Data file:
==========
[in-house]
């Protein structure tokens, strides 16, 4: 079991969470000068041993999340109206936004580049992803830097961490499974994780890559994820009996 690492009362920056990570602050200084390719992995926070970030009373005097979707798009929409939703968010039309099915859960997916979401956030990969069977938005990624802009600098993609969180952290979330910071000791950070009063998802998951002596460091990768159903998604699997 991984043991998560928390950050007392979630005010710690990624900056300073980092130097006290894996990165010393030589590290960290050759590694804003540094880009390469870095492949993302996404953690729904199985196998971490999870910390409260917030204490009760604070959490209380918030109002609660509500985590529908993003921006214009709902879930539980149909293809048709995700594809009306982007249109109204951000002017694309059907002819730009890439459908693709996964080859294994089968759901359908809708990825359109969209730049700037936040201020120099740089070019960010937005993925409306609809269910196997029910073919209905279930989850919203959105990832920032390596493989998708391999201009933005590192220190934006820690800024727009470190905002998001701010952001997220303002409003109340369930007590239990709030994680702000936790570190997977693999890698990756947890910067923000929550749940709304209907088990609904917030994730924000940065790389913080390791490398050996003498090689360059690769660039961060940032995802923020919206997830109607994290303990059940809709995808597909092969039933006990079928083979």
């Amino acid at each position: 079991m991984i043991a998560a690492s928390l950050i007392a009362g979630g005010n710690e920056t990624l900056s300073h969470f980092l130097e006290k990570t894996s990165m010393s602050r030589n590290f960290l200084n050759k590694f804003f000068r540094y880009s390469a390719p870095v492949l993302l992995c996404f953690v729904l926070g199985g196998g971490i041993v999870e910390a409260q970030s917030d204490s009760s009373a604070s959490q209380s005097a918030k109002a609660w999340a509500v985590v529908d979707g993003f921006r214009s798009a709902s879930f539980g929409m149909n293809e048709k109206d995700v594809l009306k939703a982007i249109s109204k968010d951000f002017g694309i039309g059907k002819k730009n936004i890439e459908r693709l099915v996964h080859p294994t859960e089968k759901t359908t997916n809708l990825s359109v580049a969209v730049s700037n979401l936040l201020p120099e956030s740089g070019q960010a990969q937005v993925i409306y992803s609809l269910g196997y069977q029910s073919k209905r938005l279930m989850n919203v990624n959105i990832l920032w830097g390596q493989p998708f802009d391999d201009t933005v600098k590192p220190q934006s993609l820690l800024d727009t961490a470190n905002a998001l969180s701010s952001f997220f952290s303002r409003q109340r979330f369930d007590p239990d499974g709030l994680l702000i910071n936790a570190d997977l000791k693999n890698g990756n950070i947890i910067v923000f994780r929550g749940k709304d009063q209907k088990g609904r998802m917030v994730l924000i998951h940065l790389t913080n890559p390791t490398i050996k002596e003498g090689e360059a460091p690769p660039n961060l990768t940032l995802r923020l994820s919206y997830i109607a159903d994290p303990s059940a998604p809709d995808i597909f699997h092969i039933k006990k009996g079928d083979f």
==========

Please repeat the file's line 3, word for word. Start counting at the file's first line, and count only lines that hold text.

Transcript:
């Amino acid at each position: 079991m991984i043991a998560a690492s928390l950050i007392a009362g979630g005010n710690e920056t990624l900056s300073h969470f980092l130097e006290k990570t894996s990165m010393s602050r030589n590290f960290l200084n050759k590694f804003f000068r540094y880009s390469a390719p870095v492949l993302l992995c996404f953690v729904l926070g199985g196998g971490i041993v999870e910390a409260q970030s917030d204490s009760s009373a604070s959490q209380s005097a918030k109002a609660w999340a509500v985590v529908d979707g993003f921006r214009s798009a709902s879930f539980g929409m149909n293809e048709k109206d995700v594809l009306k939703a982007i249109s109204k968010d951000f002017g694309i039309g059907k002819k730009n936004i890439e459908r693709l099915v996964h080859p294994t859960e089968k759901t359908t997916n809708l990825s359109v580049a969209v730049s700037n979401l936040l201020p120099e956030s740089g070019q960010a990969q937005v993925i409306y992803s609809l269910g196997y069977q029910s073919k209905r938005l279930m989850n919203v990624n959105i990832l920032w830097g390596q493989p998708f802009d391999d201009t933005v600098k590192p220190q934006s993609l820690l800024d727009t961490a470190n905002a998001l969180s701010s952001f997220f952290s303002r409003q109340r979330f369930d007590p239990d499974g709030l994680l702000i910071n936790a570190d997977l000791k693999n890698g990756n950070i947890i910067v923000f994780r929550g749940k709304d009063q209907k088990g609904r998802m917030v994730l924000i998951h940065l790389t913080n890559p390791t490398i050996k002596e003498g090689e360059a460091p690769p660039n961060l990768t940032l995802r923020l994820s919206y997830i109607a159903d994290p303990s059940a998604p809709d995808i597909f699997h092969i039933k006990k009996g079928d083979f």